Offline sferrin

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Re: Lockheed Martin F-35: News ONLY topic
« Reply #1552 on: January 18, 2019, 10:00:12 am »
It has long been speculated that Singapore would buy F-35s.  It is also speculated likely to be F-35Bs.

I'm wondering if South Korea will do a Japan and put F-35Bs on flat tops.
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Offline kaiserd

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Re: Lockheed Martin F-35: News ONLY topic
« Reply #1553 on: January 18, 2019, 12:39:34 pm »
It has long been speculated that Singapore would buy F-35s.  It is also speculated likely to be F-35Bs.

I'm wondering if South Korea will do a Japan and put F-35Bs on flat tops.

The equivalent Japanese ships are substantially larger with room for larger air wings and support.
While it’s very likely the Korean ships could carry and operate the F-35B that would have to be very small numbers and potentially could limit their helicopter complement to the point of having not enough of either.
Especially when taking into account everything that has to be brought along to sustain operations.

However a relatively token F-35B deployment aboard what historicaly would have been considered light carriers may become a new fashion for countries in the region with regional power aspirations.

The likes of India could (and have) done worse.

And it had been my understanding that Singapore’s interest in the F-35B was more related to concepts of dispersed deployment of them away from their small in number major airbases due to concerns related to their almost complete lack of strategic depth and potential vulnerability to first strikes.
« Last Edit: January 18, 2019, 12:48:52 pm by kaiserd »

Offline kcran567

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Re: Lockheed Martin F-35: News ONLY topic
« Reply #1554 on: January 18, 2019, 01:10:41 pm »
"Death-defying moves"? What part of the 1920s is that headline-writer trapped in?



This video  taken at Luke AFB in Arizona,
Yes has a "cheesy" title as Death-Defying but I'm very impressed by the
Post Stall maneuver ability of the F-35 in this video
with out the (supposed) benefit of thrust vectoring.

F-35 can do some impressive and controlled low speed post stall maneuvering.

In the video the pilot does a fairly fast climb, followed by a tight little loop, slows down airspeed in the loop, performs a falling leaf
maneuver while doing a Right rudder turn while keeping the nose pointed high...all while full controllability.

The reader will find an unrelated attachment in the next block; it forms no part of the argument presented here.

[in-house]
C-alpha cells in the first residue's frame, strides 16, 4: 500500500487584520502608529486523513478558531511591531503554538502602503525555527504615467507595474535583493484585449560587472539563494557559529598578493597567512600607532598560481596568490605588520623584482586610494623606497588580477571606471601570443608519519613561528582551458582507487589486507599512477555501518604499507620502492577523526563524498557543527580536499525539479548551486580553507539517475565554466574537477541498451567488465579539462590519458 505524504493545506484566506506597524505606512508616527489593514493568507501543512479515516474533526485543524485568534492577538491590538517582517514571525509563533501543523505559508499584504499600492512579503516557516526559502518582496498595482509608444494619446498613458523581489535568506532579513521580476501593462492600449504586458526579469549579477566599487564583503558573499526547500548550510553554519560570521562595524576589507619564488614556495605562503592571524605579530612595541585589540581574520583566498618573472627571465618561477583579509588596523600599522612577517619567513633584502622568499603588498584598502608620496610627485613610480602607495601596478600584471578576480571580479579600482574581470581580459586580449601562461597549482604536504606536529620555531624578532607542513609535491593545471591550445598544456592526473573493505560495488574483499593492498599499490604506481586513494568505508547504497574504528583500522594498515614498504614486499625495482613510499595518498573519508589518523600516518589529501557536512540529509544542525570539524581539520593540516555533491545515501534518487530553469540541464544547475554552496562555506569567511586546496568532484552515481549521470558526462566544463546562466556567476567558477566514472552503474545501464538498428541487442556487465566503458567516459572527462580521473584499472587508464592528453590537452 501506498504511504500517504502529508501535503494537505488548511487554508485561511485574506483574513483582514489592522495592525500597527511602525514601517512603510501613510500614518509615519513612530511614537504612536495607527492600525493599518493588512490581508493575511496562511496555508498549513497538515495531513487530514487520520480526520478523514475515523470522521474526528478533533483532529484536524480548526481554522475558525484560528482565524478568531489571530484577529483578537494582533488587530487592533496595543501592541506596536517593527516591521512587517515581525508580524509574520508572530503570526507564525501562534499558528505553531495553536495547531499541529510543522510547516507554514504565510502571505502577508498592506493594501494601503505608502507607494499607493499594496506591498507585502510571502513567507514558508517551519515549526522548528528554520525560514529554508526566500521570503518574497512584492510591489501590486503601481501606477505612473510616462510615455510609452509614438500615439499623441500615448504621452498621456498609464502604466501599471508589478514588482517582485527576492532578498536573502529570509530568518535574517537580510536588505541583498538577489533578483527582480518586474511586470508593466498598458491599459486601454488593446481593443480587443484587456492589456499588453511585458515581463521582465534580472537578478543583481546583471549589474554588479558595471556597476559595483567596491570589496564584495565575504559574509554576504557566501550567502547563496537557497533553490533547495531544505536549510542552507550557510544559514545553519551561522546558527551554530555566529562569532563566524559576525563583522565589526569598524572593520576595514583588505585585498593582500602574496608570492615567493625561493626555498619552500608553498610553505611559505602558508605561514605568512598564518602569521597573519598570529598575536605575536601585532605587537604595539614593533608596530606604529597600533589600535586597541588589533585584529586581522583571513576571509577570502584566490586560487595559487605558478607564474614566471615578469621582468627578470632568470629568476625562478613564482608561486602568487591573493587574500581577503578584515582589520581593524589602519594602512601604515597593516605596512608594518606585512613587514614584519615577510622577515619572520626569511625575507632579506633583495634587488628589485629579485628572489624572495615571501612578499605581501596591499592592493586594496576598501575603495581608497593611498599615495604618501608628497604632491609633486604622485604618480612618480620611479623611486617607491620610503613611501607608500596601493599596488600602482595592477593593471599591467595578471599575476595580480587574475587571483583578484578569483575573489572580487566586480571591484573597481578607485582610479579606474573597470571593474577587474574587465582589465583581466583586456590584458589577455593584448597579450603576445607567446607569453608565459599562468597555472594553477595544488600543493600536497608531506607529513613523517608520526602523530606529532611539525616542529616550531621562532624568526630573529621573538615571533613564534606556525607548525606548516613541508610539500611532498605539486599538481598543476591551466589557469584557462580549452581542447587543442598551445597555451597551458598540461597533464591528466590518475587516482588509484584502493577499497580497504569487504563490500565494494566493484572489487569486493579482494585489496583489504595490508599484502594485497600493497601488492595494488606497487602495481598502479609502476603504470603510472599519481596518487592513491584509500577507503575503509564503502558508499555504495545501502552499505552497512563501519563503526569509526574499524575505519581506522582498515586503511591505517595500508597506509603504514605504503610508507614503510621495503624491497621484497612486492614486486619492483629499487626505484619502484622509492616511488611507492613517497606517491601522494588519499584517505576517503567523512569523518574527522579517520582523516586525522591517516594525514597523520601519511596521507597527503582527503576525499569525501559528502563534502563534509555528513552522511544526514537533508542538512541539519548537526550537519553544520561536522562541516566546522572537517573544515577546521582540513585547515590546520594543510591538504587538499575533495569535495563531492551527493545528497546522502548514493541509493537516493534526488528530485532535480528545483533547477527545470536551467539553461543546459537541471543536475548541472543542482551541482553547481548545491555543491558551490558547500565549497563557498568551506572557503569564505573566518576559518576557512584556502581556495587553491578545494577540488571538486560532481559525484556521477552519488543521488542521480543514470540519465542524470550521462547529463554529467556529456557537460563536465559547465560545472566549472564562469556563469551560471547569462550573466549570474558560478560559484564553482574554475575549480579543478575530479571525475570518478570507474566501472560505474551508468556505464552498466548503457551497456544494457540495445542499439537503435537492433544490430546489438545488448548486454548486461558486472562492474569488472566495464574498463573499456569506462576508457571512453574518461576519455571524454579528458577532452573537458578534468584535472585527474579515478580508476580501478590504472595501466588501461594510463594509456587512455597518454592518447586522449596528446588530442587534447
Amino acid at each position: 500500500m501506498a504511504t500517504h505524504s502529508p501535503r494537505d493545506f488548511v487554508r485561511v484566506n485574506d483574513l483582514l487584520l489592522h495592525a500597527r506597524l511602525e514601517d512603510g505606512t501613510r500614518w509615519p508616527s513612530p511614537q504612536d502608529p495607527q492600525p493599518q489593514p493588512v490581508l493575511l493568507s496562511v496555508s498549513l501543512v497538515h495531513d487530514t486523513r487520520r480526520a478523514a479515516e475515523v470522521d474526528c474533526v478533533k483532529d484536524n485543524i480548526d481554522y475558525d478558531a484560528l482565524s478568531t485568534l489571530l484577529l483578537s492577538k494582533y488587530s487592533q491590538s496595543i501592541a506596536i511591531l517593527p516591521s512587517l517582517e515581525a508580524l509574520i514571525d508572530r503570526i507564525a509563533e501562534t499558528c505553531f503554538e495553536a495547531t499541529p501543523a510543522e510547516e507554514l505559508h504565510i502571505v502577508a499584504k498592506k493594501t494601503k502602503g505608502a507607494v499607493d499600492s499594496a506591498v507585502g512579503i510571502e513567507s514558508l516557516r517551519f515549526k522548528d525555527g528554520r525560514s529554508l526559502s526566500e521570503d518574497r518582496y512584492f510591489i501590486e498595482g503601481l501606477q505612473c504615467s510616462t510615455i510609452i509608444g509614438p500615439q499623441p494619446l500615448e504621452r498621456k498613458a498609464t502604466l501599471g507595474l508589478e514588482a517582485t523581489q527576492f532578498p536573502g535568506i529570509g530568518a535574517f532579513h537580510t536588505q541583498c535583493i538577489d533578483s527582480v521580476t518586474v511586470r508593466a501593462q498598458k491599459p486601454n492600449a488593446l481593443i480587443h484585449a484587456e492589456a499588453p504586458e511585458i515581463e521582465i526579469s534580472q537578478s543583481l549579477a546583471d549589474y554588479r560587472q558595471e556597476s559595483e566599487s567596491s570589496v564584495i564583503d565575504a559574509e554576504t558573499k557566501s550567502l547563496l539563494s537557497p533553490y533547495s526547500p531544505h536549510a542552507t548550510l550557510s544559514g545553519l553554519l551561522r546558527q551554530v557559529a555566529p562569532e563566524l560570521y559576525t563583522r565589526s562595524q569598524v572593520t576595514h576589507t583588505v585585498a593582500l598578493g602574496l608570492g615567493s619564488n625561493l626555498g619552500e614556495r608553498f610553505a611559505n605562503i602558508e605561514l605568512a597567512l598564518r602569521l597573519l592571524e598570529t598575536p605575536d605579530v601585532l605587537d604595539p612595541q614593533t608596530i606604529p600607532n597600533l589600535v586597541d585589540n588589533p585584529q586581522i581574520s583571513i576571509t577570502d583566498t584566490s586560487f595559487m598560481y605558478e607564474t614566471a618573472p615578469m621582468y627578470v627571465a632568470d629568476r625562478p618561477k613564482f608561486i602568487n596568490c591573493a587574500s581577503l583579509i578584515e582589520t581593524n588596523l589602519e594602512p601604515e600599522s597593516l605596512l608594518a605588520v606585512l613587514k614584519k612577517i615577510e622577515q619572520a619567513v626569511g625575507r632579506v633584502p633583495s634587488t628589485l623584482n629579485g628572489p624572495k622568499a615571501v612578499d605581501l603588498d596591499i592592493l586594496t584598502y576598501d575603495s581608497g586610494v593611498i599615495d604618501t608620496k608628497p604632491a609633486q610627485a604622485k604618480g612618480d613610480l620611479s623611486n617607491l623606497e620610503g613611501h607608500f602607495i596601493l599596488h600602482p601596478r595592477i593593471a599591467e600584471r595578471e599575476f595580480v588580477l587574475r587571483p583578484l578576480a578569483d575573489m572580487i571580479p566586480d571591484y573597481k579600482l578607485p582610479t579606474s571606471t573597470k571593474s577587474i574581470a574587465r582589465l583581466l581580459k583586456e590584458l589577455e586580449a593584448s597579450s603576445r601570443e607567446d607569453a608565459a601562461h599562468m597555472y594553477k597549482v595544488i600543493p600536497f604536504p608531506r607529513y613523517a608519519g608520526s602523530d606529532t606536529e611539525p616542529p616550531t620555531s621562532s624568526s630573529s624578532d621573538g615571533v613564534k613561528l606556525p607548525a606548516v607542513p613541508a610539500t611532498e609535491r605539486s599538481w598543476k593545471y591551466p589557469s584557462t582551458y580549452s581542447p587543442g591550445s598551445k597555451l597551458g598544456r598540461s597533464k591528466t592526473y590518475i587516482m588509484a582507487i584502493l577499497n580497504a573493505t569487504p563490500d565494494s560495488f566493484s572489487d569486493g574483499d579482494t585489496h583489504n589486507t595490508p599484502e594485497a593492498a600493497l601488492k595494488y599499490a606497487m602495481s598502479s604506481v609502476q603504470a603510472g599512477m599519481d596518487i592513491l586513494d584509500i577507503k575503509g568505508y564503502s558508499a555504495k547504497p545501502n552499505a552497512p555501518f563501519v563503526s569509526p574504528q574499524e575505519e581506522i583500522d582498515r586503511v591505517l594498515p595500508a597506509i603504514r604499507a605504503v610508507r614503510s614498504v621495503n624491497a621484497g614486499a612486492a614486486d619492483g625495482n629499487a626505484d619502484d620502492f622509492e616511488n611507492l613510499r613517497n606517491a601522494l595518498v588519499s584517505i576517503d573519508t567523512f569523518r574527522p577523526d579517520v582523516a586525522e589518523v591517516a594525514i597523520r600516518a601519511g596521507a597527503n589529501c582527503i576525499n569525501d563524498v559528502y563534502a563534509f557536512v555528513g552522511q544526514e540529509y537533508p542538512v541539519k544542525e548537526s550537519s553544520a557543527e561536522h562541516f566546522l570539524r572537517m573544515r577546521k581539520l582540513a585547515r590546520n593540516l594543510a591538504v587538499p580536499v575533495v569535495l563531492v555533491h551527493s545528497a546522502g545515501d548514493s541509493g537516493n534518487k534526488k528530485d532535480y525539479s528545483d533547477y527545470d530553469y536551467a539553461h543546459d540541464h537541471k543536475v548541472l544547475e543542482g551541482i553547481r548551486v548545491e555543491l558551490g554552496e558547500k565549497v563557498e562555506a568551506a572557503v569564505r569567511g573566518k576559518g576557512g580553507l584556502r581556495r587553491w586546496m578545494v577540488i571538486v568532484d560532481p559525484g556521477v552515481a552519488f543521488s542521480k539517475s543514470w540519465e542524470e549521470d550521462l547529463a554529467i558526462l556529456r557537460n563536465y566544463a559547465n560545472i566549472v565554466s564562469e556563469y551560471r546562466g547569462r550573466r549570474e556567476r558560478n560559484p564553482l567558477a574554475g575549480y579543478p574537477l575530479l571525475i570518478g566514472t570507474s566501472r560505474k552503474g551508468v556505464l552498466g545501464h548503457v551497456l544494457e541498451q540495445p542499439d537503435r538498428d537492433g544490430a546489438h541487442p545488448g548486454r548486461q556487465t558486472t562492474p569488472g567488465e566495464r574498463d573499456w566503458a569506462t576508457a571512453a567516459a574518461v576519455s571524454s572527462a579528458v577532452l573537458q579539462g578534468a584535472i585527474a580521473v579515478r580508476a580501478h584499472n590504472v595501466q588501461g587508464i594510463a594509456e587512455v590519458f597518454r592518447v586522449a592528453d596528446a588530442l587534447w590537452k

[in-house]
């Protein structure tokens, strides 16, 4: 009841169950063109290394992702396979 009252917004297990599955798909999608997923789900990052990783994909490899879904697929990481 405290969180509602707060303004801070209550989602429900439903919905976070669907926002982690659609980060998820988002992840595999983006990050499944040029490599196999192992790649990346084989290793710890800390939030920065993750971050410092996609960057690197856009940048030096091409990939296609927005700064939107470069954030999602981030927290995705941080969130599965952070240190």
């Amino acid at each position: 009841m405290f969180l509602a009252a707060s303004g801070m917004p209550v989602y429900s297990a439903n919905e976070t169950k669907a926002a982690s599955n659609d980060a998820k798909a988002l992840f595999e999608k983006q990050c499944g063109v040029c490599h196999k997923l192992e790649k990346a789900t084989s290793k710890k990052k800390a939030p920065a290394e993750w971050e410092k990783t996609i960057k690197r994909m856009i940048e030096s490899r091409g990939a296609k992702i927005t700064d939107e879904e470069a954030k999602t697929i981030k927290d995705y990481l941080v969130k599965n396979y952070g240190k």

Very impressive. I thought the F-35 would have the maneuverability of and F-105, I was wrong.

« Last Edit: January 18, 2019, 01:13:58 pm by kcran567 »

Offline LowObservable

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Re: Lockheed Martin F-35: News ONLY topic
« Reply #1555 on: January 18, 2019, 04:48:11 pm »
I thought the F-35 would have the maneuverability of and F-105, I was wrong.

There was never any reason to believe that. On the other hand, if you actually read the original 2015 report and the common-sense accounts of it, what you're seeing on the video is consistent with the report.


Offline Dragon029

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Re: Lockheed Martin F-35: News ONLY topic
« Reply #1556 on: January 18, 2019, 07:06:06 pm »
I've encountered quite a few people who thought similarly about the F-35's performance becoming comparable to that of a 3rd gen fighter or whatever; you have to remember that there's been dissenting opinions in the media like Pierre Sprey claiming that it wouldn't be able to out-manoeuvre a MiG-21 during his appearances on Canadian TV & international branches of Russia Today, or the whole "can't turn, can't climb, can't run", "clubbed like baby seals", "doubly inferior", etc statements that came from the Pacific Vision 'study' and have been echoed  over the years by dozens of news outlets. There was also the "dogfight report" interpretation from War Is Boring that has some people today thinking that the F-35 is actually inferior to the F-16 in overall air-to-air combat.